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RETRACING the Trail of EQUALITY

South Boston News
Dr. Martin Luther King Jr. speaks with students in Prince Edward County, where public schools were closed for five years in opposition to racial integration, in 1960. Prince Edward's Moton Museum — housed in what was once a black public school — is the anchor of a 41-site Civil Rights in Education Heritage Trail. A conference involving the 14 counties with trail stops takes place in South Boston this Thursday. (Courtesy of Scott L. Henderson Collection, Virginia Union University)
SoVaNow.com / October 18, 2010
In the 1970s, driving up U.S. 360 toward Richmond, a local dad used to proclaim reliably, as he crossed out of Charlotte County: “Prince Edward County! Where they closed the schools rather than integrate!”

His children assumed the buildings were shuttered for a few tense days. They were adults before they learned that Prince Edward closed its schools for five long years. They knew about the Little Rock Nine and the bayonets at Ole Miss. But here at home?

To make sure others don’t live in such ignorance of their ignoble past, and to celebrate the achievements of African-American education in the Virginia of the Jim Crow era (and of woman and Native Americans), in 2004 the non profit Old Dominion Resource Conservation & Development established the Civil Rights in Education Heritage Trail. Managed and marketed by Virginia’s Retreat, a consortium of 14 counties promoting their historical attractions, the trail boasts sites in those localities, including four in Halifax and two in Mecklenburg. Danville, where demonstrations ended in violence, does not have any stops at present.

South Boston News


Many of the sites depict a past when African-Americans faced either inferior educational resources or, in the case of Prince Edward, a complete lack of access to public education.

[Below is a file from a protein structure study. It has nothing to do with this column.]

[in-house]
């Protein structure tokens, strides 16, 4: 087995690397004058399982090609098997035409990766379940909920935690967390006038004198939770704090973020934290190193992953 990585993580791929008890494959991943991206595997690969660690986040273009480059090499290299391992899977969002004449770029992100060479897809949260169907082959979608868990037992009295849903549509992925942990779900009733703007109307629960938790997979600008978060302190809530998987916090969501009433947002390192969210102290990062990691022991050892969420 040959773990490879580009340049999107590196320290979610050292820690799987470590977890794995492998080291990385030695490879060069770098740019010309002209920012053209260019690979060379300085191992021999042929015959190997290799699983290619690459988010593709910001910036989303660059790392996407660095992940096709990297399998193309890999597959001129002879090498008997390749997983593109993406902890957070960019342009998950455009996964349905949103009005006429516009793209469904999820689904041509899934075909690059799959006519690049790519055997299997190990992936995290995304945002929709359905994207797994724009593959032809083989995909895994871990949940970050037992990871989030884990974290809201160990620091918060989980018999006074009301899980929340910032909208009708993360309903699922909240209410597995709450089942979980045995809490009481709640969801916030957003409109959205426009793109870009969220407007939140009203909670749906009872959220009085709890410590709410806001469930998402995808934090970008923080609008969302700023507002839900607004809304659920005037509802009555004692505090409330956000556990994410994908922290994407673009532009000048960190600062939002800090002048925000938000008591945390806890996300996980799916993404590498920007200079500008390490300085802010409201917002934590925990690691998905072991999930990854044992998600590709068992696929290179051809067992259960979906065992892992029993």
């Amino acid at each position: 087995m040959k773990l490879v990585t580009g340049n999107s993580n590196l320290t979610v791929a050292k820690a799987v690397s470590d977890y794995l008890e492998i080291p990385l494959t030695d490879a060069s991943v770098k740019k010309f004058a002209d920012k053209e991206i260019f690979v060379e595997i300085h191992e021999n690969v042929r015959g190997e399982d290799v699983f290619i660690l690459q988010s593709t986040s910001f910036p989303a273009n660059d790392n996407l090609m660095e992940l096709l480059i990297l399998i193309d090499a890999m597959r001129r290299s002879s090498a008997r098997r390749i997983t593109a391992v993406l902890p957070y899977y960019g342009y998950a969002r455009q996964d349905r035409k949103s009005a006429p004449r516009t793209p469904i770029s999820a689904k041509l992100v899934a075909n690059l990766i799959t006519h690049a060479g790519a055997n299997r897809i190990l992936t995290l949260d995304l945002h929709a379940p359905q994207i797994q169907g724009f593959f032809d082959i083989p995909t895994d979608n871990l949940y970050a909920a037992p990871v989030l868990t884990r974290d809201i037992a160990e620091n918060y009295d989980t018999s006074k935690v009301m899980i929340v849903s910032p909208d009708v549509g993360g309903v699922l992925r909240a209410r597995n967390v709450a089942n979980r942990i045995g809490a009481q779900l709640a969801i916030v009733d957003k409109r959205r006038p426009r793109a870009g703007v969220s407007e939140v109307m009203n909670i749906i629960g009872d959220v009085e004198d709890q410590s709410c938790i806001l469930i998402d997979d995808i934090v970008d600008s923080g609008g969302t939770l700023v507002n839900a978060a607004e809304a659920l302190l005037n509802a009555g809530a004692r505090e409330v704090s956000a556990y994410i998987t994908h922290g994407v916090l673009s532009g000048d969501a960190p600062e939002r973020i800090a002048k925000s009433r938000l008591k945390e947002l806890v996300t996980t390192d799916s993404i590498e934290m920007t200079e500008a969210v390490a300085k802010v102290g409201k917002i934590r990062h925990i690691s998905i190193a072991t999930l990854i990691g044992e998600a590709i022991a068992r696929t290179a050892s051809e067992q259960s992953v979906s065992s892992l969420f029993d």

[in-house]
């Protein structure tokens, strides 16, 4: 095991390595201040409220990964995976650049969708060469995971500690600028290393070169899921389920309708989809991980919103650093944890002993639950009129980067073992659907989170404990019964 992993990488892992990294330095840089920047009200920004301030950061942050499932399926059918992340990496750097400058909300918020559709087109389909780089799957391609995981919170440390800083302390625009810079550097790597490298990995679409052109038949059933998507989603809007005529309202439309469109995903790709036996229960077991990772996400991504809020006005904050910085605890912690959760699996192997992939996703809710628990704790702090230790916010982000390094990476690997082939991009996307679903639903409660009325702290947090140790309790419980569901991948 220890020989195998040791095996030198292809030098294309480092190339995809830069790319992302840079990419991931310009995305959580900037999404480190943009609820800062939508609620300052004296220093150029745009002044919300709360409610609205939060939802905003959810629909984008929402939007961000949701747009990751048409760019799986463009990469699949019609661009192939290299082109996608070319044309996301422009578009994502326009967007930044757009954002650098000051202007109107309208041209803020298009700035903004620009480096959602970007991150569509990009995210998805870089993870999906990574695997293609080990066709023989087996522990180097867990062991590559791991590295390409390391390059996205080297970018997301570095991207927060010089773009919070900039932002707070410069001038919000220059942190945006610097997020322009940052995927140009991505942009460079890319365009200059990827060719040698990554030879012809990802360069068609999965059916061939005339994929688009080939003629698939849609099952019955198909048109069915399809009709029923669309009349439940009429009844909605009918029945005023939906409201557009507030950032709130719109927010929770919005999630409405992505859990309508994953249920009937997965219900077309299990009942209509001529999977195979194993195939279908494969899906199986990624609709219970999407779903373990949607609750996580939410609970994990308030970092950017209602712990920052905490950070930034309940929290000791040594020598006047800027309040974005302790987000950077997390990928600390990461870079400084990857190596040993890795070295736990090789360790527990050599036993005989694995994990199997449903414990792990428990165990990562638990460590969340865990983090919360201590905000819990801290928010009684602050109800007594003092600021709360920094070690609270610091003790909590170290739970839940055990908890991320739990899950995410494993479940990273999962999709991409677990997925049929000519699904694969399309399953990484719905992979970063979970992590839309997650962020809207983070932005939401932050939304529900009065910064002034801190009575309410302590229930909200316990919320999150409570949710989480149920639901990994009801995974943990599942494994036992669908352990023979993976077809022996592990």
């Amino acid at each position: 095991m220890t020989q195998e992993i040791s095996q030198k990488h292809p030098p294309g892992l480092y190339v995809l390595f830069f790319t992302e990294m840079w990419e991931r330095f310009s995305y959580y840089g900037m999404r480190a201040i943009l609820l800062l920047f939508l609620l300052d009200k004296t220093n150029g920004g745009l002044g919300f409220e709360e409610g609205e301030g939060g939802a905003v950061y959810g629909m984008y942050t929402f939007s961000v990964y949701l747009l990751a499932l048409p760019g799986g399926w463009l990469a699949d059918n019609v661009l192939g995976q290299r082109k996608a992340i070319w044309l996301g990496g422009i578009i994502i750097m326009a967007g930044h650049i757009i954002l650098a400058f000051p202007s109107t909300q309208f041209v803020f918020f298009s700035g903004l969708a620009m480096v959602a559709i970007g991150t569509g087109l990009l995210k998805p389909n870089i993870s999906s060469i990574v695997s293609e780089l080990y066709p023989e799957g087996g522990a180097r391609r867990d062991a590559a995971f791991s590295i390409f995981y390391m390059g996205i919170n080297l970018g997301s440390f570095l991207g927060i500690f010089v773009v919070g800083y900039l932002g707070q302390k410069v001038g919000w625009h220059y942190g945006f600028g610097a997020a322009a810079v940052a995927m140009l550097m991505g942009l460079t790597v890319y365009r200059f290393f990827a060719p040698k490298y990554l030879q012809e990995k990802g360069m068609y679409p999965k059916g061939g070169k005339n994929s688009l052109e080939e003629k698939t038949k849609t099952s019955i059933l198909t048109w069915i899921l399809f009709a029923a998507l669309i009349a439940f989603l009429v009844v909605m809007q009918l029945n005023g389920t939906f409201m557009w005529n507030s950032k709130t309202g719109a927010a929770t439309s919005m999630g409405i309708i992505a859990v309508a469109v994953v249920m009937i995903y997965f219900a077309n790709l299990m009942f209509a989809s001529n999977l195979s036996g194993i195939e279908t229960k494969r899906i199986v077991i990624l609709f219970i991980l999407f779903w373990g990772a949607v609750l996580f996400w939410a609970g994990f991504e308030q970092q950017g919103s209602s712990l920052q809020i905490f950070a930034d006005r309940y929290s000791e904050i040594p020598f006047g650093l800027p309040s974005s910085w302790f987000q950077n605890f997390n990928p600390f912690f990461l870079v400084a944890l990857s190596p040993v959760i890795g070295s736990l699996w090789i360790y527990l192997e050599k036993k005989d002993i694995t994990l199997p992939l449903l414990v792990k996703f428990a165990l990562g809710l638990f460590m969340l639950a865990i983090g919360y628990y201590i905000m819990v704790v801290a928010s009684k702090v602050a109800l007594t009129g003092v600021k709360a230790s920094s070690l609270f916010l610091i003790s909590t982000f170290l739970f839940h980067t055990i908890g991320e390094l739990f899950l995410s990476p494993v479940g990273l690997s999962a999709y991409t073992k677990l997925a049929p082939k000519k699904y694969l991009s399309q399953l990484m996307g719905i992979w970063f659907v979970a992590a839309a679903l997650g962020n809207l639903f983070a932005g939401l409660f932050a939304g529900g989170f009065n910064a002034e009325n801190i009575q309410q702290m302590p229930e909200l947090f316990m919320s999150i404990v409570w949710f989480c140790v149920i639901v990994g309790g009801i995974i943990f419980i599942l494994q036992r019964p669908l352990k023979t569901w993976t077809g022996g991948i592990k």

Sites are designated by full-color, informative markers, and there’s a map and a website to help navigate. The stops aren’t chronological or linear, so visitors may pick and choose where they go and how long they linger. Visiting all 41 places (and accounting for driving) would take about two days.

Thursday, for the first time, a conference is being held to focus solely on this trail – not its more famous Virginia siblings such as Lee’s Retreat (tracing final days of the Civil War) or The Crooked Road (celebrating Virginia’s mountain music).

The idea: Bring together stakeholders in the venture to pump up both the trail’s regional and national prominence and its potential for attracting money-spending visitors.

In the back of everyone’s mind is the prospect of a national trail; Virginia’s – the first of its kind focusing on the double-helix of civil rights intertwined with education – might serve as a model for the nation if Congress approves a feasibility study of linking civil rights landmarks across the nation – with many, naturally, in the South. (The House has approved the study.)

Thursday’s agenda calls for addresses from U.S. Sen. Mark Warner, State Secretary of Commerce & Trade James Cheng, State Sen. Frank Ruff, Alisa Bailey of the Virginia Tourism Corporation, Virginia’s Retreat President Sherry Swinson and Robert Russa Moton Museum Executive Director Lacy Ward.

Farmville’s Moton Museum is the anchor of the trail – a national landmark that can attract a national audience, “but it doesn’t tell enough of the story,” Ward says, without the other surrounding sites that flesh out the full experience. (A 1951 student-led strike at the school for African Americans “set in motion events that forever changed the landscape of American education, and arguably marked the start of the modern civil rights movement,” in the words of a Washington Post reporter; the resulting case was later folded into the seminal Brown v. Board of Education lawsuit.)